Safe Distancing Stickers Removed On MRTs & Bus Stops From 2 Jun
As the ‘Circuit Breaker’ lifts tomorrow, some workers may – or may not – be looking forward to returning to their offices again.
The increase in commuters could mean that buses and trains may begin getting crowded again.
Thus, safe-distancing stickers that have become a familiar sight for close to 2 months since 9 Apr will also be removed, shared Transport Minister Khaw Boon Wan on Monday (1 Jun).
Mr Khaw outlined what the public can expect as part of gradual & careful easing of public transport measures when the ‘Circuit Breaker’ ends in a Facebook post as follows.
Physical distancing will be difficult once crowds return
During the ‘Circuit Breaker’, commuter numbers fell and safe distancing was possible. But when commuters return on 2 Jun, it will be “more challenging”, said Minister Khaw.
And since the safe distancing will be more difficult, he added,
the green and orange stickers will be removed as physical distancing will be difficult once the crowds return.
Mask-wearing is necessary all the time
Since safe distancing will not be possible always, masks need to be worn at all times, Mr Khaw said.
This is in line with guidelines imposed by the Land Transport Authority in April, stipulating that commuters not wearing masks will not be allowed to board buses, trains, taxis & private-hire vehicles.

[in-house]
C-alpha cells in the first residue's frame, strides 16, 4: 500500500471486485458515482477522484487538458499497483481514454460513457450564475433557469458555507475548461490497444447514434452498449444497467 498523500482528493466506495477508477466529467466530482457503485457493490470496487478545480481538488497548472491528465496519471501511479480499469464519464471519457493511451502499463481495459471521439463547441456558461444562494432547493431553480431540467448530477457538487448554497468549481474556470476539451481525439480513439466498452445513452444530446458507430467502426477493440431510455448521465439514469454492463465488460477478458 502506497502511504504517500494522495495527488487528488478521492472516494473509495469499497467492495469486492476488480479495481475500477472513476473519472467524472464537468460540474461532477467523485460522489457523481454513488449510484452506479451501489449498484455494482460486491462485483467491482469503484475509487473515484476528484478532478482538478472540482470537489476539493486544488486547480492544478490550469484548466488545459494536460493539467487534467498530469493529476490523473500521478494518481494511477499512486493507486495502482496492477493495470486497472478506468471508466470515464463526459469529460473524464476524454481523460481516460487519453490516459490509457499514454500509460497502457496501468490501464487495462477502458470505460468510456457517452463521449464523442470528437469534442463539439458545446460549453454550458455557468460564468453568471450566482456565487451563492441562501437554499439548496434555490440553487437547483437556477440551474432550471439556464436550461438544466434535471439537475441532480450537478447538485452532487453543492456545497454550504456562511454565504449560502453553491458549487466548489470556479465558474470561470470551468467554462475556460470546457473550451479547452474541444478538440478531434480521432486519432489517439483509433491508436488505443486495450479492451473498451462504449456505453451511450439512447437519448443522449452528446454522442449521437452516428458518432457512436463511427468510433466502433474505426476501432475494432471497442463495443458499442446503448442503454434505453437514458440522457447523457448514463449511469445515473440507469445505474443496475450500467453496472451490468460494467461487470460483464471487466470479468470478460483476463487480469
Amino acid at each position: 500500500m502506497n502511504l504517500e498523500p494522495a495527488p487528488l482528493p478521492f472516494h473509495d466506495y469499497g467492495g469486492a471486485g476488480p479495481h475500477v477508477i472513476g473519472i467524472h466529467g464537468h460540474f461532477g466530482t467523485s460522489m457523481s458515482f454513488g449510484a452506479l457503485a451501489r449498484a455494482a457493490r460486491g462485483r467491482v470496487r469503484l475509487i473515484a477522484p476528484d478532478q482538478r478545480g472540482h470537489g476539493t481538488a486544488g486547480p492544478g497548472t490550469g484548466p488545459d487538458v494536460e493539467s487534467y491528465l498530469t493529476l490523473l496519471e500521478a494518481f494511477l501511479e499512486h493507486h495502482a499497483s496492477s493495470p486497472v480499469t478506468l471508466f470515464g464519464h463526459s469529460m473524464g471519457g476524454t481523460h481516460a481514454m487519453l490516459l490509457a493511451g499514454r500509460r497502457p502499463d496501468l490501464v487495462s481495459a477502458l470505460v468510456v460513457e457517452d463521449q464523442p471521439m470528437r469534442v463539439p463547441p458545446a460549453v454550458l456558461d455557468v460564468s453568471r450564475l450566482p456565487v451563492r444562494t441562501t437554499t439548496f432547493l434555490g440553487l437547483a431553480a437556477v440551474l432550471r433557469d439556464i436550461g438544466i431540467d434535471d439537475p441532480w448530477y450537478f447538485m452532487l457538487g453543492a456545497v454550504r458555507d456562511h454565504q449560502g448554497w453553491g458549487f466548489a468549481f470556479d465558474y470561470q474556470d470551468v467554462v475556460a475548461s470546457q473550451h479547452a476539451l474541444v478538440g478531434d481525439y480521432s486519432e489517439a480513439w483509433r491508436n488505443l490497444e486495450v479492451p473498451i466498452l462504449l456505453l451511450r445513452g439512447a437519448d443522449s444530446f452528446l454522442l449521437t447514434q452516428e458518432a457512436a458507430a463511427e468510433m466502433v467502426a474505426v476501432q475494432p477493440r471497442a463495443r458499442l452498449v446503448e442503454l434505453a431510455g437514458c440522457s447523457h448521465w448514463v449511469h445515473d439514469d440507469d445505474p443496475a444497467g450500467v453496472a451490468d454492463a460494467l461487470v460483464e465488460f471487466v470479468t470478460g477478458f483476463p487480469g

Khaw advises commuters to use SafeEntry system
Mr Khaw also advised commuters to check in and check out with the SafeEntry system, which will help in contact tracing efforts if an infected person has been near you.
The system, which involves scanning a QR code and filling in your particulars online, has been implemented in places like malls and supermarkets before entry.
These QR codes have now appeared in bus interchanges, MRT stations and even inside taxis.
While it’s not compulsory yet, it’s a good safety measure to take part in while on-the-go.
Mr Khaw has also urged Singaporeans to work from home if they can, and avoid peak hours if they need to go out.
Do not talk on public transport
Another practice that Mr Khaw has advised commuters to adopt is to keep quiet on public transport.
While it may be tough to maintain silence throughout your whole journey, it’s probably for the best. According to a report by Forbes, talking is a way that Covid-19 can be transmitted.
Easing back into a new normal
As Singapore eases back to normal, the retaining of measures like mask-wearing and the using of SafeEntry shows that we aren’t getting back to life pre-Covid-19 just yet.
To avoid the number of new cases rising and another painful ‘Circuit Breaker’, we can’t let our guard down just yet.
Staying cautious, abiding by the rules and continuing to observe personal hygiene will go a long way in keeping us safe.
We have gotten this far, let’s keep pressing on till the end.
Featured image adapted from Facebook.